HOME TheInfoList.com
Providing Lists of Related Topics to Help You Find Great Stuff
[::MainTopicLength::#1500] [::ListTopicLength::#1000] [::ListLength::#15] [::ListAdRepeat::#3]

Tozama Daimyō
A tozama daimyō (外様大名, [1], "outside daimyō") was a daimyō who was considered an outsider by the rulers of Japan. The term came into use in the Kamakura period
Kamakura period
and continued until the end of the Edo period. Edo period[edit] The daimyō who submitted to the Tokugawa shogunate
Tokugawa shogunate
after the Battle of Sekigahara—who became Tokugawa vassals only after the battle—were classified as tozama. They included both daimyō who fought with the Tokugawa and those who fought against them. Many of the largest fiefs were ruled by tozama. The biggest was the Maeda clan of Kaga with a value of 1,000,000 koku. Others included the Shimazu clan of Satsuma, the Mori, the Date, Hachisuka, and the Uesugi
[...More...]

"Tozama Daimyō" on:
Wikipedia
Google
Yahoo

picture info

Ōuetsu Reppan Dōmei
The Ōuetsu Reppan Dōmei
Ōuetsu Reppan Dōmei
(奥羽越列藩同盟, Alliance of the domains of Mutsu, Dewa, and Echigo) was a Japanese military-political coalition established and disestablished over the course of several months in early to mid-1868 during the Boshin War. Its flag was either a white interwoven five-pointed star on a black field, or a black interwoven five-pointed star on a white field. It is also known as the Northern Alliance (北部同盟, Hokubu Doumei).Contents1 History 2 Members of the Ōuetsu Reppan Dōmei 3 Notes 4 References 5 External linksHistory[edit] The Alliance centered on the Sendai, Yonezawa, and Nihonmatsu domains, and drew together nearly all domains from the provinces of Mutsu and Dewa, several domains of northern Echigo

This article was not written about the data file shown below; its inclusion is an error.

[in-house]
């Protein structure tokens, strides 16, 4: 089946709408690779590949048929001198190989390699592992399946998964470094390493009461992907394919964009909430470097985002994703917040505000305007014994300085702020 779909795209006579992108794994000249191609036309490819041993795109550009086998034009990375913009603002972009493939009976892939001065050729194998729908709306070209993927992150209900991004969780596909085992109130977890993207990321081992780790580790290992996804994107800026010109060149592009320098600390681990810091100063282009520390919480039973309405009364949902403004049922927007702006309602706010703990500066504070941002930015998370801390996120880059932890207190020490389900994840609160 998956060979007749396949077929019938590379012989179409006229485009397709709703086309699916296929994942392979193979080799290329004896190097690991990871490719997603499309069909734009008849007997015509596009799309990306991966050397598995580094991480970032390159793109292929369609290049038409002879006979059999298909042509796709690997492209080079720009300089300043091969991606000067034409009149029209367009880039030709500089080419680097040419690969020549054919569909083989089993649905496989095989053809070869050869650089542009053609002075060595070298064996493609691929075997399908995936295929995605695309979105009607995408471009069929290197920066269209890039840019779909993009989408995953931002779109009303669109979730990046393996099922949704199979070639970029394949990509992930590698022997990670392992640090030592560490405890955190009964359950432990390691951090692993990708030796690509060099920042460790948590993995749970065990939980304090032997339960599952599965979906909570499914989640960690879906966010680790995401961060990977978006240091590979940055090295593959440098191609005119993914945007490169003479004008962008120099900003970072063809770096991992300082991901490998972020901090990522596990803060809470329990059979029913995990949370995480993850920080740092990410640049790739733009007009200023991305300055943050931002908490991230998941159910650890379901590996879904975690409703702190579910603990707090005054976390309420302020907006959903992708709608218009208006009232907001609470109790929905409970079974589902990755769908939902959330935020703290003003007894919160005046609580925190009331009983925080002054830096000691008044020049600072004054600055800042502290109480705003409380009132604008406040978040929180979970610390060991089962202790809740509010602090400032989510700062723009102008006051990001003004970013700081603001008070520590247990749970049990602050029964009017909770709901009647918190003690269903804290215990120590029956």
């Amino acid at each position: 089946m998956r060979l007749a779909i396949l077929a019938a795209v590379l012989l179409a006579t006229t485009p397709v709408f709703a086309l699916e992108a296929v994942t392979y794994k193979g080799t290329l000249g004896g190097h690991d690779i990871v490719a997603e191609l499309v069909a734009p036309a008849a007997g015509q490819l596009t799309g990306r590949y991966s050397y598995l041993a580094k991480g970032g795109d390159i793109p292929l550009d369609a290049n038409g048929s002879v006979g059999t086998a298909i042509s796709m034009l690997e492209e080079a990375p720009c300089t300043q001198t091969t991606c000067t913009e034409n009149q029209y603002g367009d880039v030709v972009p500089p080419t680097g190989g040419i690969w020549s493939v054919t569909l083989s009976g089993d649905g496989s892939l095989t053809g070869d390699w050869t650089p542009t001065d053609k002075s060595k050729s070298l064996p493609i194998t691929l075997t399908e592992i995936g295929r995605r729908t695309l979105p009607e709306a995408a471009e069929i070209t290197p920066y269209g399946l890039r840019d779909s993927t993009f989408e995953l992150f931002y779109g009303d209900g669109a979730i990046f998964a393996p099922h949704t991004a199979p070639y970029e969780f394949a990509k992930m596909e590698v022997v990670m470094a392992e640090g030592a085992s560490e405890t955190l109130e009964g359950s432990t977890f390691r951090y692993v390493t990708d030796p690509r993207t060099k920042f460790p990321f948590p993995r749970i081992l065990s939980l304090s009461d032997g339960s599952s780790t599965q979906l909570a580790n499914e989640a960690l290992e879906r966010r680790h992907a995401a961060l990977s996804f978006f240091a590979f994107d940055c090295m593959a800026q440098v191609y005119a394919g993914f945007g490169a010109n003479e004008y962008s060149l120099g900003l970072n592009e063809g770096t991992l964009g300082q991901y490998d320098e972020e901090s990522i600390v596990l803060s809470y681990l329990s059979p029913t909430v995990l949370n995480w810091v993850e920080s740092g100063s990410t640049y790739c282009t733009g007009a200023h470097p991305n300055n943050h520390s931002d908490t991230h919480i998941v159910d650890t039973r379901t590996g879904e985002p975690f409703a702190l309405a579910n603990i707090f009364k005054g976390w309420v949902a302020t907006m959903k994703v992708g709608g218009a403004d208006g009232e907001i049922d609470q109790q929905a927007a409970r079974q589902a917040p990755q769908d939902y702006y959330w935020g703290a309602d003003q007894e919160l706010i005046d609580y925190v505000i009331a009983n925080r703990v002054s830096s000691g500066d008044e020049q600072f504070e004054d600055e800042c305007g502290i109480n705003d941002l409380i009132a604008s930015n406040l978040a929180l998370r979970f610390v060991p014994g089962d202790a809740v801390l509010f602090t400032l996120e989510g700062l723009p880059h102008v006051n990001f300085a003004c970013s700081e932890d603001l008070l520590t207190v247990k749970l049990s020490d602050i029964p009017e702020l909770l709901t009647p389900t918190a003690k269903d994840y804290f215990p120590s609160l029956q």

Echigo
Province, and even the Matsumae Domain of Ezo (modern-day Hokkaidō)
[...More...]

"Ōuetsu Reppan Dōmei" on:
Wikipedia
Google
Yahoo

picture info

Hachisuka Clan
The Hachisuka clan
Hachisuka clan
(蜂須賀氏, Hachisuka-shi) are descendants of Emperor Seiwa
Emperor Seiwa
(850-880) and are a branch of the Ashikaga clan
Ashikaga clan
and the Shiba clan
Shiba clan
(Seiwa Genji). Ashikaga Ieuji (13th century), son of Ashikaga Yasuuji, was the first who adopted the name of Shiba. The Shiba were shugo (governors) of Echizen, Owari and other provinces, and were during the Ashikaga shogunate one of three families (Shiba, Hosokawa and Hatakeyama) from which the Kyoto-kanryo (prime minister of the shogun) could be chosen. Shiba Masaaki, the descendant of Shiba Takatsune (+ 1367), established himself in Hachisuka, near Kiso river at the border of Owari and Mino provinces, whence he took the name Hachisuka. In the 16th century, the Hachisuka clan
Hachisuka clan
came to prominence thanks to its head, Hachisuka Koroku
[...More...]

"Hachisuka Clan" on:
Wikipedia
Google
Yahoo

picture info

Aizu Han
Aizu
Aizu
(会津) is the westernmost of the three regions of Fukushima Prefecture, Japan, the other two regions being Nakadōri
Nakadōri
in the central area of the prefecture and Hamadōri
Hamadōri
in the east. As of October 1, 2010, it had a population of 291,838.[2] The principal city of the area is Aizuwakamatsu. During the Edo period, Aizu
Aizu
was a feudal domain known as Aizu
Aizu
Domain (会津藩, Aizu-han).[3] It was part of Mutsu Province; the area once was part of Iwase Province
Iwase Province
in the 8th century and, before the prefectural system, Iwashiro Province
[...More...]

"Aizu Han" on:
Wikipedia
Google
Yahoo

picture info

Meiji Oligarchy
The Meiji oligarchy
Meiji oligarchy
was the name used to describe the new ruling class of Meiji period
Meiji period
Japan. In Japanese, the Meiji oligarchy
Meiji oligarchy
is called the domain clique (藩閥, hambatsu). The members of this class were adherents of kokugaku and believed they were the creators of a new order as grand as that established by Japan's original founders. Two of the major figures of this group were Ōkubo Toshimichi
Ōkubo Toshimichi